The UT System filed a motion in federal court Thursday renewing a legal battle over government plans for a border fence in Brownsville.
The motion, filed jointly with Texas Southmost College, asks the U.S. Department of Homeland Security to comply with the conditions of a March 19 settlement involving possible construction of a border fence on part of the UT-Brownsville campus. Texas Southmost College is a junior college that shares the campus with UT-Brownsville.
According to Thursday's motion, attorneys for the Department of Homeland Security informed UT administrators on June 6 that the department would proceed with the construction of the fence as planned without joint assessment of alternatives.
The Homeland Security Department, rather than working with UT-Brownsville and Texas Southmost College, demanded that UT-Brownsville and the junior college present alternatives for the department's approval or disapproval, according to the motion.
The March settlement resolved a lawsuit filed by Homeland Security in January after UT-Brownsville administrators refused to allow university property to be surveyed for possible construction of the border fence. Under the terms of the settlement, the school was to allow surveyors on its campus, and Homeland Security was to cooperate with the school in assessing alternatives to a physical barrier.
When the universities named a working group for the joint assessment in April, Homeland Security refused to name its own participants, according to the motion.
The motion also questions the seriousness of the Homeland Security Department's commitment to the court order based on comments made by Border Patrol Chief Ron Vitiello. According to the motion, Vitiello began a June 2 meeting with university representatives by stating that assessment of alternatives to a fence would be a "waste of time."
UT-Brownsville President Juliet Garcia denied the government's October 2007 request for access to the campus because of security and environmental concerns. She said the fence would run counter to UT-Brownsville's mission of fostering relationships between communities on both sides of the border.
The fence as planned would encompass 2.1 acres and cut off the school's golf course and International Technology Center from the rest of the campus, which sits on the border between the U.S. and Mexico.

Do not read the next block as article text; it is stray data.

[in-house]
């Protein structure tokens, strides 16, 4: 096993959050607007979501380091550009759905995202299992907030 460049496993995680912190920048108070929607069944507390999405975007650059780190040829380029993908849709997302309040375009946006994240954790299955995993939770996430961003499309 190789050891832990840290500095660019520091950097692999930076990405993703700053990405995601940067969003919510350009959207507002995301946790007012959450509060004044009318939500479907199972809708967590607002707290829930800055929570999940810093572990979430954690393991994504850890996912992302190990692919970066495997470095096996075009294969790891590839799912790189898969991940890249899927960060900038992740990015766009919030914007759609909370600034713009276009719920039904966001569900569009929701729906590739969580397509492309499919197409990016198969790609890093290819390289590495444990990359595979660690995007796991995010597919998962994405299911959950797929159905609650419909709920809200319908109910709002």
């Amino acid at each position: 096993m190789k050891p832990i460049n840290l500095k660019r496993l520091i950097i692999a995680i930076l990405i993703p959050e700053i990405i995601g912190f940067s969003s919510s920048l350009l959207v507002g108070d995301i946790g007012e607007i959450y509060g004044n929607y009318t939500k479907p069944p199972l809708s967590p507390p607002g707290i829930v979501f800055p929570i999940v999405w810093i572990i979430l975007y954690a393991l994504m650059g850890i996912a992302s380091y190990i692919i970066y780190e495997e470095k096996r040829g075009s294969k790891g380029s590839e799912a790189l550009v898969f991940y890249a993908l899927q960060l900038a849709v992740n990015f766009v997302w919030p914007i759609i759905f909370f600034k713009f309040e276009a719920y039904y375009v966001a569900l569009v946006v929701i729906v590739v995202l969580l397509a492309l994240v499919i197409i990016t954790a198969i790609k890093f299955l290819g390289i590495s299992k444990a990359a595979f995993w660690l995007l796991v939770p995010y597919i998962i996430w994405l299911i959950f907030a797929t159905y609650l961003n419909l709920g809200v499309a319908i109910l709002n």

Barry Burgdorf, vice chancellor and general counsel for the UT System, told The Daily Texan in March that there were four alternatives to the proposed fence construction: looping the fence around campus to the south of the golf course, building existing levees up to 15 feet to act as a fence, using technology such as cameras and lights as a "virtual fence," or increasing the number of border patrol agents in the area.
Department of Homeland Security Spokeswoman Laura Keehner said the department could not comment on the details of the litigation at this time but said the government could not "wait around forever" to construct the fence.
"The drug smugglers, the human smugglers, the criminals, will not wait for us to be tied up in litigation," Keehner said.
Keehner discounted claims by UT-Brownsville administrators and the UT System that the planning of the border fence has not been an open and cooperative process.
She said the Homeland Security Department has held hundreds of meetings and listening sessions with border residents and that, in some cases, their input has factored into the department's proposed placement of the fence - such as putting in place a different type of fence so that endangered lizards can cross the border.
Keehner said students would be able to cross to either sde of the fence on campus.
"We've been working with them to make sure that legitimate students can go through and not those that have been utilizing the area illegally," Keehner said.
Keehner told The Daily Texan in January that 101 similar lawsuits were planned by the department at that time.
The UT System declined to comment on the motion due to pending litigation.
A hearing on the motion has been scheduled for June 30.